"Such is the Productive System, by which the powers of the pupil are called into complete exercise by requiring him to attempt a task unaided, and then assisting him in correcting his own errors, or returning from his own wanderings, before he is discouraged by the waste of time and the fruitlessness of his efforts. They distinguish carefully, between knowledge and the means of obtaining it. To cultivate the senses, and present the objects which they are capable of examining, in to open to the child the source of knowledge-to place before him a book which is ever open, and in which he may every moment read. This they maintain, is the first and most obvious part of education, according to the dictates of common sense. It is one in which nothing but truth is presented to him, and which, by calling his powers into constant exercise, ensures their improvement, and cultivates a spirit of investigation."

The preceding extracts are taken from Art. 1. Vol. I. No. VI. of the American Journal of Education, New Series. The author avails himself of this opportunity to express his obligations to the conductors of this valuable periodical. A constant perusal of its pages has afforded him many valuable ideas on the subject of education, and he cheerfully acknowledgea material assistance derived from it in the propa. ration of the Productive System of English Grammar," which is now respectfully submitted to the candid examination of the public.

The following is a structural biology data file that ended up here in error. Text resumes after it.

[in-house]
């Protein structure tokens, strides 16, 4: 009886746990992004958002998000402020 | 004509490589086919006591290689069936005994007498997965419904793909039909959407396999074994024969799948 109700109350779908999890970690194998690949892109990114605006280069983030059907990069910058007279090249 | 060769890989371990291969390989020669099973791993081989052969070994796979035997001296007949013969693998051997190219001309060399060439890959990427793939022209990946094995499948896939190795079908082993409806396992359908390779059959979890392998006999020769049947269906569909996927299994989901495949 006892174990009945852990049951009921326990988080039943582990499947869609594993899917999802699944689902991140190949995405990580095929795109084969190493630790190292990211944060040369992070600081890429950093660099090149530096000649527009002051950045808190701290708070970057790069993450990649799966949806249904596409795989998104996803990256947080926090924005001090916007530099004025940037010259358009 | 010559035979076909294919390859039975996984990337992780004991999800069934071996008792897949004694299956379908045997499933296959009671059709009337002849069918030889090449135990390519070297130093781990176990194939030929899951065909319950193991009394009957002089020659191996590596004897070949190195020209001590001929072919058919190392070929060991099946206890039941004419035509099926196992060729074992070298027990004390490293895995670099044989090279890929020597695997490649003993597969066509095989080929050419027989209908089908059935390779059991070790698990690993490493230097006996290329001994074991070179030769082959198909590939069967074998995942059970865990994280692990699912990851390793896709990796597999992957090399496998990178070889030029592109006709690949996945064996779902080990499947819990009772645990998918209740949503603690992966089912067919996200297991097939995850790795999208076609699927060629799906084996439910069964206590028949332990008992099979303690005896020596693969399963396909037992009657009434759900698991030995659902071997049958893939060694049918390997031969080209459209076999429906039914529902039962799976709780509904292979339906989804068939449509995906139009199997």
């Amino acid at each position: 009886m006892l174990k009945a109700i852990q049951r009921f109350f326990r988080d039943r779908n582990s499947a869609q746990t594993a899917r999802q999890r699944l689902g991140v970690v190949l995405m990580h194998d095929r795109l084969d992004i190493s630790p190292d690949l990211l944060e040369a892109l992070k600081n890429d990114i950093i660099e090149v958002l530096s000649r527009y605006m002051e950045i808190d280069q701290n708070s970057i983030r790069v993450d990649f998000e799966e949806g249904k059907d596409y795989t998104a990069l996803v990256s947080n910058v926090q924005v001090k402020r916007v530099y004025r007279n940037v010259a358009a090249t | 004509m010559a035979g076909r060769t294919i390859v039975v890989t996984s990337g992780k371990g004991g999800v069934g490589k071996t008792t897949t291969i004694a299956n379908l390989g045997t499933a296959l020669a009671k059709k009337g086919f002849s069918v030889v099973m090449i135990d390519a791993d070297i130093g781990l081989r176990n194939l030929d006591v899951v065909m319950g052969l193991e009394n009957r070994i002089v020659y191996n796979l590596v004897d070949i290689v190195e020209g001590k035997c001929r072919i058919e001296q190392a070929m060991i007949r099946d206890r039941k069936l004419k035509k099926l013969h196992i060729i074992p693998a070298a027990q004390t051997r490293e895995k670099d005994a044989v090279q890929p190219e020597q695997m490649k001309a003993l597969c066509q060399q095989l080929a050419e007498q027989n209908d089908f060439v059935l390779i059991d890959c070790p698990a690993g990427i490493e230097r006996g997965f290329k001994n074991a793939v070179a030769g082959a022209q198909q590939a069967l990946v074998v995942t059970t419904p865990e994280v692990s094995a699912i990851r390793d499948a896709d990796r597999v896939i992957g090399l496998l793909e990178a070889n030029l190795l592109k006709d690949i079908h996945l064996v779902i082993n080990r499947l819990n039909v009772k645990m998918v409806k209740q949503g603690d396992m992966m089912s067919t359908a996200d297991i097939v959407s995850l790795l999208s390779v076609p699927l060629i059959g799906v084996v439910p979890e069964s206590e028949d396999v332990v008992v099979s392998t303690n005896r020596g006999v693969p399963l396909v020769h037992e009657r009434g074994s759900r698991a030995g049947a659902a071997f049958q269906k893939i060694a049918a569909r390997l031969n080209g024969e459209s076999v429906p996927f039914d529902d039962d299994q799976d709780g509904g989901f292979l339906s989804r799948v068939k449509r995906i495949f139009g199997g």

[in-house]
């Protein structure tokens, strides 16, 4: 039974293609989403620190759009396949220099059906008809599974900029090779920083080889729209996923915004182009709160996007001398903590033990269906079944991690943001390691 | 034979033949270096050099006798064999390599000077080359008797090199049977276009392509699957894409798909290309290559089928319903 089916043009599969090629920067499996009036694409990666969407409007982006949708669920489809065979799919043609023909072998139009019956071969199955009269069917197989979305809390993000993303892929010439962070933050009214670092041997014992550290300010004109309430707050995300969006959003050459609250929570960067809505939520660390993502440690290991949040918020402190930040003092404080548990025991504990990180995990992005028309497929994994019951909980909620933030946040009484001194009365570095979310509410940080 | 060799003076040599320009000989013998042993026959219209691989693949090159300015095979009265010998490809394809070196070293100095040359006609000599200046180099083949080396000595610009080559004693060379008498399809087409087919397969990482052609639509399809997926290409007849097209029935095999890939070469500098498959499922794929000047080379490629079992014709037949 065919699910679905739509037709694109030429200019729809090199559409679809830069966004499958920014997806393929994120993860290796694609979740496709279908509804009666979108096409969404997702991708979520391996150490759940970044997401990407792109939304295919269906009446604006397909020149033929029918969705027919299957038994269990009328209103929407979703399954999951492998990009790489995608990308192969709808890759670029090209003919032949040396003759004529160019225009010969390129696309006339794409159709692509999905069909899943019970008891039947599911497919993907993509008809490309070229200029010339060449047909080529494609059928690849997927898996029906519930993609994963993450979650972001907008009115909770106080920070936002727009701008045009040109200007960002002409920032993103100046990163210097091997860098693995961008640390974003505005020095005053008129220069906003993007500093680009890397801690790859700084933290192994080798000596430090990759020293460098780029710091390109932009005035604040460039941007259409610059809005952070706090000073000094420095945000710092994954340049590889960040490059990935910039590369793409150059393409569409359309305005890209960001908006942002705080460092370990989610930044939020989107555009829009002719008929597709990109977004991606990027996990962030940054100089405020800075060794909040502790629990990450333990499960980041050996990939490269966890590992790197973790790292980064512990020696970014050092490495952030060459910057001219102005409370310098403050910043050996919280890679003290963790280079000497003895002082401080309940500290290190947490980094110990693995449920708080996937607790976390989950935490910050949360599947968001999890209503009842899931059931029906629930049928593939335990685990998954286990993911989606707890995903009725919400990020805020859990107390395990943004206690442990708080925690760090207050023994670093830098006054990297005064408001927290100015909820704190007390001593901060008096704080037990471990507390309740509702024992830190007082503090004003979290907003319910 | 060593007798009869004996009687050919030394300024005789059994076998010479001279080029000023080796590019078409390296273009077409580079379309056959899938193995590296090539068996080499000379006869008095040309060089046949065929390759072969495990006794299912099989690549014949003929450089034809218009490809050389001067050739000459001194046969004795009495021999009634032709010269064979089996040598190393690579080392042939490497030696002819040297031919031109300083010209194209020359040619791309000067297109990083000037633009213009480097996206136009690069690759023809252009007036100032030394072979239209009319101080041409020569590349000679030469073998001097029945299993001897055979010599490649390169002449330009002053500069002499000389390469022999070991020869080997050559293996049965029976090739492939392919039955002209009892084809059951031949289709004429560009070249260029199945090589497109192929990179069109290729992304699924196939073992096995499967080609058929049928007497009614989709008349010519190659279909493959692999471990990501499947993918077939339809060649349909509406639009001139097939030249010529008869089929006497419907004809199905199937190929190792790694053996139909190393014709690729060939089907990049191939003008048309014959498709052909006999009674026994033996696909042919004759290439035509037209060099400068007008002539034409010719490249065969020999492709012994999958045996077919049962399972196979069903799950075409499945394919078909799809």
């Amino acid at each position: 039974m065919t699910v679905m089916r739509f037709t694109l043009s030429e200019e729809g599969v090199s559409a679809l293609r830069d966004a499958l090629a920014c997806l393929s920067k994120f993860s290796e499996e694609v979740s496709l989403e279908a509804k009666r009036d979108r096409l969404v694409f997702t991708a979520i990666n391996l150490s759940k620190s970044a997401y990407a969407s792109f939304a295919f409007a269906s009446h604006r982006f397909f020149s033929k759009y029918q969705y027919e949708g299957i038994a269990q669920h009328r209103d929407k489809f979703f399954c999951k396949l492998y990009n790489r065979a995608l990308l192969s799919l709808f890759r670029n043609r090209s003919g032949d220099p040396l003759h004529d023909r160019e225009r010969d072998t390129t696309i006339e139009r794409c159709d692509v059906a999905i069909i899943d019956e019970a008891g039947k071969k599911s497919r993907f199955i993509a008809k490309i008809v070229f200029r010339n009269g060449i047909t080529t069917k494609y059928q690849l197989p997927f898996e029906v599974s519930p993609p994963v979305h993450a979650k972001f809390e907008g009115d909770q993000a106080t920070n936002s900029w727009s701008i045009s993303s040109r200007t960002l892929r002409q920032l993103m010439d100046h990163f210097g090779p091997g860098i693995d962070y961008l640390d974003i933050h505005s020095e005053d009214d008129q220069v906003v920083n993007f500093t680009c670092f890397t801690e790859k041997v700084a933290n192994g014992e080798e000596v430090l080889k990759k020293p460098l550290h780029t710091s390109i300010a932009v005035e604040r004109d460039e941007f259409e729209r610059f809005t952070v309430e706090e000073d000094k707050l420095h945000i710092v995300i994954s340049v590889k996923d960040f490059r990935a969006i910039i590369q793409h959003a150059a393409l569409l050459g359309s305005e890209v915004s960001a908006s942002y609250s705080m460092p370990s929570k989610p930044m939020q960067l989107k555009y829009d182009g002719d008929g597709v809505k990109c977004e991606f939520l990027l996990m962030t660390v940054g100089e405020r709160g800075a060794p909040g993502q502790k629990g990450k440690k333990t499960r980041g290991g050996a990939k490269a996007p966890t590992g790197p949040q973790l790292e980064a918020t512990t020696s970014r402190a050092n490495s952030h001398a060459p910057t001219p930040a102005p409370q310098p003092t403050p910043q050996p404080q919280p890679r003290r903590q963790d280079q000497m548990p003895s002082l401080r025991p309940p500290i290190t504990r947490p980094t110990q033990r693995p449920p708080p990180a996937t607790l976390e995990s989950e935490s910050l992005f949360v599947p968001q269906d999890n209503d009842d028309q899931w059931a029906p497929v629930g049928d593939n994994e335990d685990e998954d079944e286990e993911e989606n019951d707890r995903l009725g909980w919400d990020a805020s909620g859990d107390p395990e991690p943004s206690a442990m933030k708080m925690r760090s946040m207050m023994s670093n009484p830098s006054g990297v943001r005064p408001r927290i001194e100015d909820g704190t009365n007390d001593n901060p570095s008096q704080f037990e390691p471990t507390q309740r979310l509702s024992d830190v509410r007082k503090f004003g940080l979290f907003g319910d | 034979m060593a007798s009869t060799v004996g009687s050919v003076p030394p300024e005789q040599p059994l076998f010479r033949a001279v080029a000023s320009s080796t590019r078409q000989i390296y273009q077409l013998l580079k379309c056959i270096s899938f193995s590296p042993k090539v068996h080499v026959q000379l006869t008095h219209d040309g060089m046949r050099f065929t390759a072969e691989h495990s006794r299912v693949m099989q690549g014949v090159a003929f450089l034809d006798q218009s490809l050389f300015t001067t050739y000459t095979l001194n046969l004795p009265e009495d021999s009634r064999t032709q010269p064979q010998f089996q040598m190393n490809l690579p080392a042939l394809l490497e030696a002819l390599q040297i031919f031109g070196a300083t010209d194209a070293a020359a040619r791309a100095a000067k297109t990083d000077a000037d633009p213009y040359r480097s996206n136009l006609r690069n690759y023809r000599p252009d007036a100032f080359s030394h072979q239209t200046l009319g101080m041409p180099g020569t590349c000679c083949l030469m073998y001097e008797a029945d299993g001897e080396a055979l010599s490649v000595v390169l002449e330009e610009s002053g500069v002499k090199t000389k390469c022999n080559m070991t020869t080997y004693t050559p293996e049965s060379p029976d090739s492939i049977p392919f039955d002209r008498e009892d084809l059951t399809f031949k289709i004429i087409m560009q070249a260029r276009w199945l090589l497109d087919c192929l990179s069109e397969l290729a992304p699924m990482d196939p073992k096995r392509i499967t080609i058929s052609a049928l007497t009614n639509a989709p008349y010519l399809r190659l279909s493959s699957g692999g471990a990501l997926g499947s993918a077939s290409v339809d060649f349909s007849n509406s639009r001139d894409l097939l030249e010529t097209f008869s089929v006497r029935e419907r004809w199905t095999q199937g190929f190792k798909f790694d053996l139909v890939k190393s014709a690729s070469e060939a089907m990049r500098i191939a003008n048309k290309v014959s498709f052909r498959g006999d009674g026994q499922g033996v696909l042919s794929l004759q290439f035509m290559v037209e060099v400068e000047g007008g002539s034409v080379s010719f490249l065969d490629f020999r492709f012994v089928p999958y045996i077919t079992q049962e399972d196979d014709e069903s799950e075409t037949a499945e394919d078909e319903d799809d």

THE publishers of the Eclectic Series of School Books are now supplied with large quantitios of the various Books comprised in the series; and are prepared to supply orders for them to any extent. The following are the works embraced in this series ECLECTIC PRIMER,





The above works have been prepared by a few untiring laborers in the cause of Education (President M'Guffey and others,) for the purpose of furnishing the South and West with a complete, uniform, and improved set of school books, commencing with the alphabet; and which might obviate the constant difficulties and perplexi. ties occasioned by the too frequent changes in School Books. The effort has been successful. The fact that SEVEN HUNDRED THOUSAND of the Eclectic School Books have been disposed of during the short time they have been before the public, is the best evidence of their superior excellency. They have gone into GENERAL USE, and have become the Standard School Books of the WEST and South. Published and sold in any quantities by TRUMAN & SMITH,




Q. What is your name? Q. What is the name of the town in which you live ? Q. What does the word noun mean ? Ans. The word noun means name. Q. What, then, may your name be called ? 1. A NOUN. Q. What may all names be called ? 2. Nouns. Q. Boston is the name of a place : is Boston a noun ? and if so, why? 3. Boston is a noun, because it is a name. Q. Hudson is the name of a river: is Hudson a noun, and why? 2. Book is the name of something to read in: is book a noun, and why? Q. Will you now inform me what a noun is ? 4. A noun is the name of any person, place, or thing

Q. Will you mention two nouns the names of persons ? two, the names of things ? two, the names of different places ?

Q. Will you tell me which words are the nouns in the following sentences. as I read them to you?

" Thomas and Joseph are in the house." “ The horse and cow are in the lot.” “ The hawk and the eagle have flown to the mountain.''

Trees, corn, potatoes and apples grow in the fields."


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Q. What is the meaning of the word number; as, “ The number of but. lons on your coat”? 5. Number means a sum that


be counted. Q. What does the word singular mean? 6. It means one. Q. When, then, I speak of one thing only, as chair, what number is it ? 7. Singular number. Q. What, then, does the singular number of nouns denote ? 8. The singular number denotes but one thing.